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Low income families may miss out on £58m in food support due to Healthy Start scheme problems

Nearly £58 million in government nutritional support for families could go unclaimed this year due to inefficiencies in the Healthy Start scheme. Over a third of babies, young children and pregnant people are missing out on the support they're entitled to.

Credit: Odua Images | shutterstock

Credit: Odua Images | shutterstock

New analysis published today by Sustain estimates the value of unclaimed Healthy Start payments to be an estimated £57,914,354 a year across England, Northern Ireland and Wales. Sustain is calling on the government to move to an auto-enrolment system to ensure all eligible families benefit. 

Despite digitisation of the Healthy Start scheme that saw uptake rates increase from 50%, the number of individuals across the country remains persistently low at 62.4% for April 2024. The current system for enrolment relies on eligible families to opt-in once they are made aware of the scheme. However, due to lack of awareness of eligibility more than 220,000 infants, young children and pregnant people in England, Northern Ireland and Wales are missing out on this much-needed scheme.

A map, published by Sustain, segments uptake rates and shortfall by local authority and serves to highlight the postcode lottery of uptake to the Healthy Start scheme. Birmingham shows the largest shortfall of £1,634,488.44, while the London Borough of Newham has an uptake rate of 50% resulting in a loss of £636,898.60 to families. The London region is the worst hit, with nearly £10 million missed out by families, followed by the North West region, where over £7.8 million is going unclaimed.

The Healthy Start scheme provides a vital nutritional safety net to eligible pregnant people and parents of young children on low incomes. These payments can buy fruit, vegetables, pulses, milk, first infant formula and vitamins. Infants under the age of one are entitled to a weekly payment of £8.50, while pregnant people and children under four are entitled to £4.25. 

A similar scheme run separately in Scotland under the name Best Start Foods has a 92% uptake rate. Payments are also higher at £5.30 per week for pregnant people and children aged one to three, and £10.60 per week for infants under one.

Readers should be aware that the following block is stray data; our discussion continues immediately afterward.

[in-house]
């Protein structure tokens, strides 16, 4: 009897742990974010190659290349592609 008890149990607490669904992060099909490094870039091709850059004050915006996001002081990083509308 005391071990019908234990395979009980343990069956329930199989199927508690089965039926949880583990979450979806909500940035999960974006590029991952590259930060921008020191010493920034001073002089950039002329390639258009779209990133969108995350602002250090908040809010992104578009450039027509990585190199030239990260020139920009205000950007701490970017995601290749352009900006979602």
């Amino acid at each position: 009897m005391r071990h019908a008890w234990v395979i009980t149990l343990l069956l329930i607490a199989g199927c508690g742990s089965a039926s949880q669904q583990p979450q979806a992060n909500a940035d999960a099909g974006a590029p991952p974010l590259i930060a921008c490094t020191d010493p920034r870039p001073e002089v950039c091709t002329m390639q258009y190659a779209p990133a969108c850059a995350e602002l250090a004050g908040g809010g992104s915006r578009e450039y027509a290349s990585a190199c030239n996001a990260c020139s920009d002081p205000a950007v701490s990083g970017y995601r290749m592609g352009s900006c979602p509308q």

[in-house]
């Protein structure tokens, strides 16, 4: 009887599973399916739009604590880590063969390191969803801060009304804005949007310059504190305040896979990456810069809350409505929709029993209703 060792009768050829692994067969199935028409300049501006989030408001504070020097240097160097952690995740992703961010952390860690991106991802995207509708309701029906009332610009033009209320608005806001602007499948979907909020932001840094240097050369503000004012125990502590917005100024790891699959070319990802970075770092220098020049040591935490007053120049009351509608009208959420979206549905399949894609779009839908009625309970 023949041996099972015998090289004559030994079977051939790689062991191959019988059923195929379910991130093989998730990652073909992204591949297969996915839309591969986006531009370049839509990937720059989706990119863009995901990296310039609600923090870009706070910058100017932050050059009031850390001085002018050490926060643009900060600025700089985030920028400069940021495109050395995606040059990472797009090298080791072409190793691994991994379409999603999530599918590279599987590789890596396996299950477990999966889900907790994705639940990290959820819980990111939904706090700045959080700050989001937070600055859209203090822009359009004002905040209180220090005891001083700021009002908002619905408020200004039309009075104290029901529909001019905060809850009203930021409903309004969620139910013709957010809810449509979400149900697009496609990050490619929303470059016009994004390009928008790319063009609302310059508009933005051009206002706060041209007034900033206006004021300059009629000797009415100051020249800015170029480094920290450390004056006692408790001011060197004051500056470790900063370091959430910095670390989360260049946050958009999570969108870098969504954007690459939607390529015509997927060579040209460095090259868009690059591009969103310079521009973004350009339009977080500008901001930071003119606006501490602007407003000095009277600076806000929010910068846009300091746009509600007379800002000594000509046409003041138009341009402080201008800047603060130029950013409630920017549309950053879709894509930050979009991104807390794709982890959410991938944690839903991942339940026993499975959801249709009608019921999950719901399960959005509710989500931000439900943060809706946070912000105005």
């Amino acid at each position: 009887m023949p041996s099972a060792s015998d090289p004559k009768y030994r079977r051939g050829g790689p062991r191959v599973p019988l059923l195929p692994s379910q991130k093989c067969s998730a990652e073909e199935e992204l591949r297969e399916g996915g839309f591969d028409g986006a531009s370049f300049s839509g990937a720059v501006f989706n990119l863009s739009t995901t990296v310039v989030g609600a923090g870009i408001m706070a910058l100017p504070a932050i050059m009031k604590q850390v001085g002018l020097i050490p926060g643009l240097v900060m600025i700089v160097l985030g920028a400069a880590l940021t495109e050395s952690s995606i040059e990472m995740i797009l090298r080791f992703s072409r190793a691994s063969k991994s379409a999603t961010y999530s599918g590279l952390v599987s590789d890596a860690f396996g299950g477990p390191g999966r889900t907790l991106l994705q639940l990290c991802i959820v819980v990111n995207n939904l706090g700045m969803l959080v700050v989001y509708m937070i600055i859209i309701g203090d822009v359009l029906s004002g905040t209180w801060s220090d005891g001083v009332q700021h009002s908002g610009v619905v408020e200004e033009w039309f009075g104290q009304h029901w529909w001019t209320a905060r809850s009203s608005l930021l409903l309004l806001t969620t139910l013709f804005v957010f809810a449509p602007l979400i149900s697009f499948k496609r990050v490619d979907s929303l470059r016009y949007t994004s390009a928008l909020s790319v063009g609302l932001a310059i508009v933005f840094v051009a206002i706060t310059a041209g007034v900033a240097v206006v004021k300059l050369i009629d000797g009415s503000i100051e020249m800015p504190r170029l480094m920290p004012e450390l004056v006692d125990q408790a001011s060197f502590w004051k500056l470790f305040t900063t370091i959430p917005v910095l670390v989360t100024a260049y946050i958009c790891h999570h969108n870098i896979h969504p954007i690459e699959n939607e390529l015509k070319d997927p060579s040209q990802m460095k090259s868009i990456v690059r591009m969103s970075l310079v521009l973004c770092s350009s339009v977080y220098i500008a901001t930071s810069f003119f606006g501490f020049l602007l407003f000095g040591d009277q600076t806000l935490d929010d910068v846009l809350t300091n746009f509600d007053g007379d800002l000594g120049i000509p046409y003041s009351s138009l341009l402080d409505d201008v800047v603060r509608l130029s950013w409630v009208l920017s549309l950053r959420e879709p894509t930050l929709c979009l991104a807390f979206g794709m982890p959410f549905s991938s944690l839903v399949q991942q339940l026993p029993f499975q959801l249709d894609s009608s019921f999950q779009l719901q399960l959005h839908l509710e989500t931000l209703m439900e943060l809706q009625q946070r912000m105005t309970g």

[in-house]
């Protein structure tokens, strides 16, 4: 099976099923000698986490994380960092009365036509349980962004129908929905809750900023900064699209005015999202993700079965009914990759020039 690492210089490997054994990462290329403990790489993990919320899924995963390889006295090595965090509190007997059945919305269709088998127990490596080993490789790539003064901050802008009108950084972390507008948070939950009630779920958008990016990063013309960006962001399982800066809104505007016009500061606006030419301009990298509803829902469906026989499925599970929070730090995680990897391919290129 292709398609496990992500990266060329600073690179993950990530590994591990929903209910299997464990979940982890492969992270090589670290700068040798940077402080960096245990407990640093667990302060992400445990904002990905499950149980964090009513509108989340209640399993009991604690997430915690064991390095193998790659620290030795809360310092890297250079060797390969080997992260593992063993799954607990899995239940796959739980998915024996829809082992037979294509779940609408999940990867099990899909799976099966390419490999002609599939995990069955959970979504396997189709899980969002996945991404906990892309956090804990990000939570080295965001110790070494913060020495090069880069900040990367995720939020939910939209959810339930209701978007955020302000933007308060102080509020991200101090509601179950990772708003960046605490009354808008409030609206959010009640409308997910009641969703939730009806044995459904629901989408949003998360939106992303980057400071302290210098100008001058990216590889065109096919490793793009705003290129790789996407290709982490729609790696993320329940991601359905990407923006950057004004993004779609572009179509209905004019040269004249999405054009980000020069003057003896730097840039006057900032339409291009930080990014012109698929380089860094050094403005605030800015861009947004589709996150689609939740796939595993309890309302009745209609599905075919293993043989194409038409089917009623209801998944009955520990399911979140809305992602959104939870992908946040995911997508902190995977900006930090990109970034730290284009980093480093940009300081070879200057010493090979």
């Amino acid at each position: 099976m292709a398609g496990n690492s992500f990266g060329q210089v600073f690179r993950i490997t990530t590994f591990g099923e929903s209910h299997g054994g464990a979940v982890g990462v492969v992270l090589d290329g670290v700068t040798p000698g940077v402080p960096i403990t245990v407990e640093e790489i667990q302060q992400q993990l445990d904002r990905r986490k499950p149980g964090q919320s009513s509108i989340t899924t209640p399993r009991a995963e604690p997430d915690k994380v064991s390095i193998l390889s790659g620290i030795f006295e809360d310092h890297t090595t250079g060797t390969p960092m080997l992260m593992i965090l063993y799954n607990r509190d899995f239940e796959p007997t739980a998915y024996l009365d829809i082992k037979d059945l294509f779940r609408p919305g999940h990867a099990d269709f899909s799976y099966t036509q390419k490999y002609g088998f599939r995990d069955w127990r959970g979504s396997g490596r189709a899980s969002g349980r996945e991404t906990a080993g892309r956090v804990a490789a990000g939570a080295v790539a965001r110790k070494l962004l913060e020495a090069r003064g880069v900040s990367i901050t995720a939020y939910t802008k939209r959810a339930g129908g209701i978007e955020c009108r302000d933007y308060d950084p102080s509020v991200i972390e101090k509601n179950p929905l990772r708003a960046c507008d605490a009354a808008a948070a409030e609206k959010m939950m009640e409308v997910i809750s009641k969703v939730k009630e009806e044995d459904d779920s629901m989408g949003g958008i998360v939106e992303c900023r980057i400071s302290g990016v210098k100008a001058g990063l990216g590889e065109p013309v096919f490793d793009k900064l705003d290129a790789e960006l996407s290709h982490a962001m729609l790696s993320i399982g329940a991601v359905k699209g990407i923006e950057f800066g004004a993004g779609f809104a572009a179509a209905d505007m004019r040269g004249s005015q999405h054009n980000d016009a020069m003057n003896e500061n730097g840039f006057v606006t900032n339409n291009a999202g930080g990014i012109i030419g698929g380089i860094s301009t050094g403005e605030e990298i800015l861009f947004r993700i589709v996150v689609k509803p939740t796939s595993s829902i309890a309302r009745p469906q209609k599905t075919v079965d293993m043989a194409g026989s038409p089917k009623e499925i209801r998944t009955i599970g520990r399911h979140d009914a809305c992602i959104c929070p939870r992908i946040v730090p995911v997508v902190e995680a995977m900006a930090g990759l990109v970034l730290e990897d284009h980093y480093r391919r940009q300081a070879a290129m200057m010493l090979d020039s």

Together with the Food Foundation and other organisations advocating improvements to the Healthy Start scheme, Sustain is calling on Government policy-makers to:

  • move toward auto-enrolment onto the scheme 
  • increase the value of Healthy Start payments in line with inflation
  • expand eligibility to all families on Universal Credit, to mirror the Best Start Foods Scheme
  • expand eligibility to all families with young children with No Recourse to Public Funds who are on very low incomes.

Vera Zakharov, Sustainable Food Places Local Action Coordinator at Sustain, says:

'The Healthy Start Scheme is not meeting its full potential with over a third of eligible individuals from low income households missing out. Auto-enrolment to the scheme is the best and fairest way to ensure every eligible baby, young child and pregnant person benefits.

Furthermore, Healthy Start must follow Scotland’s Best Start Foods scheme and increase the value of payments in line with inflation, as well as removing the unacceptably low income thresholds that unfairly disqualify many families facing sharp food insecurity.'

Emma Lewell-Buck, MP for South Shields, says:

'Too many families are missing out on the nutritional safety net provided by Healthy Start and setting the stage for a lifetime of good health. In my constituency of South Shields, families are missing out on an estimated £169,000 in support a year.

Data sharing protocols between the Department of Work and Pensions and Department of Health and Social Care should be put in place to identify all people entitled to Healthy Start payments and an ‘opt-out’ rather than ‘opt-in’ scheme should be put in place.'


Read our Healthy Start Parliamentary Briefing

Healthy Start map:

Check how much uptake and shortfall there is in your local area.

Healthy Start map

Published Wednesday 22 May 2024

Sustainable Food Places: The Sustainable Food Places Network helps people and places share challenges, explore practical solutions and develop best practice on key food issues, so if you are working to drive positive food change or are interested in developing a programme, please do get in touch.

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